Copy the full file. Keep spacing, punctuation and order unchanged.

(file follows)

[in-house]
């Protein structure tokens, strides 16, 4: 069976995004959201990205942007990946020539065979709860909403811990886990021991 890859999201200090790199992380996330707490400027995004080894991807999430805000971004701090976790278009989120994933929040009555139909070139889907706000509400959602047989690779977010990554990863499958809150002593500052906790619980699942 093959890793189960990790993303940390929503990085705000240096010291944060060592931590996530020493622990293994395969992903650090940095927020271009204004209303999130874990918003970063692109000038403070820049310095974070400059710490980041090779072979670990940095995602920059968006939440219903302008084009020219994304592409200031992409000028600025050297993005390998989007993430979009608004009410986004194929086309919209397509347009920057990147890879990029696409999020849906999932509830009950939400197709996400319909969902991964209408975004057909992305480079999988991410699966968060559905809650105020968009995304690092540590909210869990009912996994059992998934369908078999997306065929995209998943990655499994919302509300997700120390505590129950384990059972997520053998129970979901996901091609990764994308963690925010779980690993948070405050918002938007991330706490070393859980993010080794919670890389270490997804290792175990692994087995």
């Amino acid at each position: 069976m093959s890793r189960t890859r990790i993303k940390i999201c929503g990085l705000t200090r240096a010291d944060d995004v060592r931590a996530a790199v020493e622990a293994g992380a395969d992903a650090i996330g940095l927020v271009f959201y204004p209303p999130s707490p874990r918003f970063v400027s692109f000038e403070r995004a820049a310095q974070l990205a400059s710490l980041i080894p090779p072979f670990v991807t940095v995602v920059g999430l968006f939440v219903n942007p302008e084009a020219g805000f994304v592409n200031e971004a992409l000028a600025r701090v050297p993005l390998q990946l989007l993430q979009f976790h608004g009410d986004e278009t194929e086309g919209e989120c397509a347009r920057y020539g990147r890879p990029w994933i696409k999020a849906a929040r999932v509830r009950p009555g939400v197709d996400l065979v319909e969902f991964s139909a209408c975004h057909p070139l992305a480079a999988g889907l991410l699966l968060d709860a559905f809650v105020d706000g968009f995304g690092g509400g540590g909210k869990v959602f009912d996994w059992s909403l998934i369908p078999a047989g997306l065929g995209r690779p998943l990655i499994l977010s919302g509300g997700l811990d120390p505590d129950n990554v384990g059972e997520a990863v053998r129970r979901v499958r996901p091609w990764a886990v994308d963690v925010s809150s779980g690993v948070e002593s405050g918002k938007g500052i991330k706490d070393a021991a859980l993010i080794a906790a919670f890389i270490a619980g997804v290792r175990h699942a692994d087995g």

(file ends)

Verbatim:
[in-house]
């Protein structure tokens, strides 16, 4: 069976995004959201990205942007990946020539065979709860909403811990886990021991 890859999201200090790199992380996330707490400027995004080894991807999430805000971004701090976790278009989120994933929040009555139909070139889907706000509400959602047989690779977010990554990863499958809150002593500052906790619980699942 093959890793189960990790993303940390929503990085705000240096010291944060060592931590996530020493622990293994395969992903650090940095927020271009204004209303999130874990918003970063692109000038403070820049310095974070400059710490980041090779072979670990940095995602920059968006939440219903302008084009020219994304592409200031992409000028600025050297993005390998989007993430979009608004009410986004194929086309919209397509347009920057990147890879990029696409999020849906999932509830009950939400197709996400319909969902991964209408975004057909992305480079999988991410699966968060559905809650105020968009995304690092540590909210869990009912996994059992998934369908078999997306065929995209998943990655499994919302509300997700120390505590129950384990059972997520053998129970979901996901091609990764994308963690925010779980690993948070405050918002938007991330706490070393859980993010080794919670890389270490997804290792175990692994087995």
């Amino acid at each position: 069976m093959s890793r189960t890859r990790i993303k940390i999201c929503g990085l705000t200090r240096a010291d944060d995004v060592r931590a996530a790199v020493e622990a293994g992380a395969d992903a650090i996330g940095l927020v271009f959201y204004p209303p999130s707490p874990r918003f970063v400027s692109f000038e403070r995004a820049a310095q974070l990205a400059s710490l980041i080894p090779p072979f670990v991807t940095v995602v920059g999430l968006f939440v219903n942007p302008e084009a020219g805000f994304v592409n200031e971004a992409l000028a600025r701090v050297p993005l390998q990946l989007l993430q979009f976790h608004g009410d986004e278009t194929e086309g919209e989120c397509a347009r920057y020539g990147r890879p990029w994933i696409k999020a849906a929040r999932v509830r009950p009555g939400v197709d996400l065979v319909e969902f991964s139909a209408c975004h057909p070139l992305a480079a999988g889907l991410l699966l968060d709860a559905f809650v105020d706000g968009f995304g690092g509400g540590g909210k869990v959602f009912d996994w059992s909403l998934i369908p078999a047989g997306l065929g995209r690779p998943l990655i499994l977010s919302g509300g997700l811990d120390p505590d129950n990554v384990g059972e997520a990863v053998r129970r979901v499958r996901p091609w990764a886990v994308d963690v925010s809150s779980g690993v948070e002593s405050g918002k938007g500052i991330k706490d070393a021991a859980l993010i080794a906790a919670f890389i270490a619980g997804v290792r175990h699942a692994d087995g």